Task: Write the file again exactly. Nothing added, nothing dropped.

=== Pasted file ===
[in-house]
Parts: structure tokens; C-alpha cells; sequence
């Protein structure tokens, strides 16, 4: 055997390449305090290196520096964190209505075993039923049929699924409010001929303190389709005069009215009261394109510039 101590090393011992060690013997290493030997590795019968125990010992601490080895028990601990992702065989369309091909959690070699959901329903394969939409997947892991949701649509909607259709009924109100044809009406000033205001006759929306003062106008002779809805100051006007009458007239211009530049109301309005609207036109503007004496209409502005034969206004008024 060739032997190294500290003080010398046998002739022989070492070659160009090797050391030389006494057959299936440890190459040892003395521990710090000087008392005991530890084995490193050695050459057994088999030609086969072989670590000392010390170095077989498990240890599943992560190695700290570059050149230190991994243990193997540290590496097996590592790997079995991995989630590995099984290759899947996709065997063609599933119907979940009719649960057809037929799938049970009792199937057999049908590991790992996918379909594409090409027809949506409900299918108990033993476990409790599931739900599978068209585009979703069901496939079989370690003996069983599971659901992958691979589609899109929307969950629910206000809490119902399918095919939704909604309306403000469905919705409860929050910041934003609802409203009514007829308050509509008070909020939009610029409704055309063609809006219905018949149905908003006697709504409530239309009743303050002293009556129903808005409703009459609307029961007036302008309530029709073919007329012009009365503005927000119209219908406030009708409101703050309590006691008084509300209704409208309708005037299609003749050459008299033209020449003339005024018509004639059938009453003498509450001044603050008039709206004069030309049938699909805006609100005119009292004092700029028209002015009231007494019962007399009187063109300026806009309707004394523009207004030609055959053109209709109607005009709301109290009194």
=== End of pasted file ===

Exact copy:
[in-house]
Parts: structure tokens; C-alpha cells; sequence
């Protein structure tokens, strides 16, 4: 055997390449305090290196520096964190209505075993039923049929699924409010001929303190389709005069009215009261394109510039 101590090393011992060690013997290493030997590795019968125990010992601490080895028990601990992702065989369309091909959690070699959901329903394969939409997947892991949701649509909607259709009924109100044809009406000033205001006759929306003062106008002779809805100051006007009458007239211009530049109301309005609207036109503007004496209409502005034969206004008024 060739032997190294500290003080010398046998002739022989070492070659160009090797050391030389006494057959299936440890190459040892003395521990710090000087008392005991530890084995490193050695050459057994088999030609086969072989670590000392010390170095077989498990240890599943992560190695700290570059050149230190991994243990193997540290590496097996590592790997079995991995989630590995099984290759899947996709065997063609599933119907979940009719649960057809037929799938049970009792199937057999049908590991790992996918379909594409090409027809949506409900299918108990033993476990409790599931739900599978068209585009979703069901496939079989370690003996069983599971659901992958691979589609899109929307969950629910206000809490119902399918095919939704909604309306403000469905919705409860929050910041934003609802409203009514007829308050509509008070909020939009610029409704055309063609809006219905018949149905908003006697709504409530239309009743303050002293009556129903808005409703009459609307029961007036302008309530029709073919007329012009009365503005927000119209219908406030009708409101703050309590006691008084509300209704409208309708005037299609003749050459008299033209020449003339005024018509004639059938009453003498509450001044603050008039709206004069030309049938699909805006609100005119009292004092700029028209002015009231007494019962007399009187063109300026806009309707004394523009207004030609055959053109209709109607005009709301109290009194």